Chris, one other point on Marx as “erudite”. As usual with this sort of discussion, terms have to be defined or we’re pretty quickly reduced to mutual ducktalk. Unfortunately erudition is somewhat in the eye of the beholder; like pornography, I know it when I see it. I find Isaiah Berlin erudite. Marx I just find well read, and a bit of a name-dropper.

But let me throw out a specific example. I mentioned the _Brumaire_, and the mildly humorous bit about Napoleon. Well, a page or two further on he talks about how the Revolution has moved ‘underground’ to complete ‘the second phase of its preliminary work’. And when it is done, he says, “Europe will leap from its seat and exult: Well burrowed, old mole!”

Now, that is a pretty clear reference to _Hamlet_. It’s even clearer when you recall that Hamlet refers to his father’s ghost as a mole — ‘How now, old mole, can’st thou prick in the earth so fast’ — and that Marx repeatedly refers to both the Revolution and the Social Republic as spirits, spectres, or ghosts. (He does that a lot. For a materialist atheist, his writing is awfully full of flapping sheets; the _Brumaire_ alone has enough to fill a modest haunted house.)

So far, so good; but if you look a second time, you’ll notice that it’s not really such a clever allusion. Do we really want to consider the Revolution as anything like the ghost of Hamlet’s father? Nothing good comes of that mole; nothing but tangled purposes, tragedy, and eventually an all-consuming bloodbath and the death of everyone the ghost held dear.

…hmm, on second thought, maybe it’s not such a bad image after all. But I very much doubt that Marx intended it to be apposite in the sense that I’m thinking. Frankly, it reads more like an off-the-cuff Shakespeare reference thrown in without much thought to salt up the text and make it seem a bit more, you know, erudite.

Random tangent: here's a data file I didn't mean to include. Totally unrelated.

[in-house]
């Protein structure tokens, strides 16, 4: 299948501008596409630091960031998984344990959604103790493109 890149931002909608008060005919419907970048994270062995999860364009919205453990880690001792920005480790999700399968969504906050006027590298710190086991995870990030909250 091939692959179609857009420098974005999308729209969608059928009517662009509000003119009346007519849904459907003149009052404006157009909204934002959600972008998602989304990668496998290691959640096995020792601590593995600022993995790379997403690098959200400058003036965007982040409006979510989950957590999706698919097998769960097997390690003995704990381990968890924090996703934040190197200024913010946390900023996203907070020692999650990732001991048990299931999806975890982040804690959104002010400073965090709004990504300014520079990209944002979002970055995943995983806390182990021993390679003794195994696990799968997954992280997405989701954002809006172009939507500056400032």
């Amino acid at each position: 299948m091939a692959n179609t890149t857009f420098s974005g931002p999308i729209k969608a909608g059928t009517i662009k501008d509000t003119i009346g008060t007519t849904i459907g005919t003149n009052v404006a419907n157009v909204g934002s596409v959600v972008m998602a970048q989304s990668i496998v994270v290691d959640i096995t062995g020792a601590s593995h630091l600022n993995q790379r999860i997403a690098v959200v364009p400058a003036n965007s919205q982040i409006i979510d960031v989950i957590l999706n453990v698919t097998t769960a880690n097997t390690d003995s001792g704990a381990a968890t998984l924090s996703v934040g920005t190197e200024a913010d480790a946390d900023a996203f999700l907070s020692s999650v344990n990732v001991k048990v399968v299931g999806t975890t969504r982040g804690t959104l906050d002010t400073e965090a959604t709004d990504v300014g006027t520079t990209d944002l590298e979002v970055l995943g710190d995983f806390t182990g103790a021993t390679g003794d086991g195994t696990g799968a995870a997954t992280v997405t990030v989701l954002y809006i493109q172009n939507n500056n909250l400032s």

But anyhow. I dragged this off topic and — mea culpa — have continued to do so. So let us at least briefly return to humor. So far we’ve had one further example of Marxian wit: the smell of the bakery and the clink of the coin. While “witty” and “funny” are even more slippery than “erudite”, I think most of us would find that pretty witty, but not _funny_ at all.

For some reason I’m reminded of the sorceror in James Blish’s _Black Easter_. He mentions that he had to give up his sense of humor in order to practice black magic. “But you’re often humorous!” “No. I am never humourous. I am witty. Altogether different.”

And it is different. Wit evokes a response along the lines of “Damn, that’s cute. Wish I’d thought of it; have to remember that one.” Funny, well, funny makes us laugh.

Ergo, I’m inclined to think Chris is wrong and Franken right. But I could be wrong and I welcome correction. So if anyone has any funny passages from Marx to bring forward, I’d be interested.

Doug M.


Norman Geras 10.04.03 at 9:46 am

‘Go, and never darken my towels again’

‘Come and lodge with my fleas in the hills – I mean flee to my lodge in the hills.’

– Groucho tendency


cs 10.04.03 at 11:58 am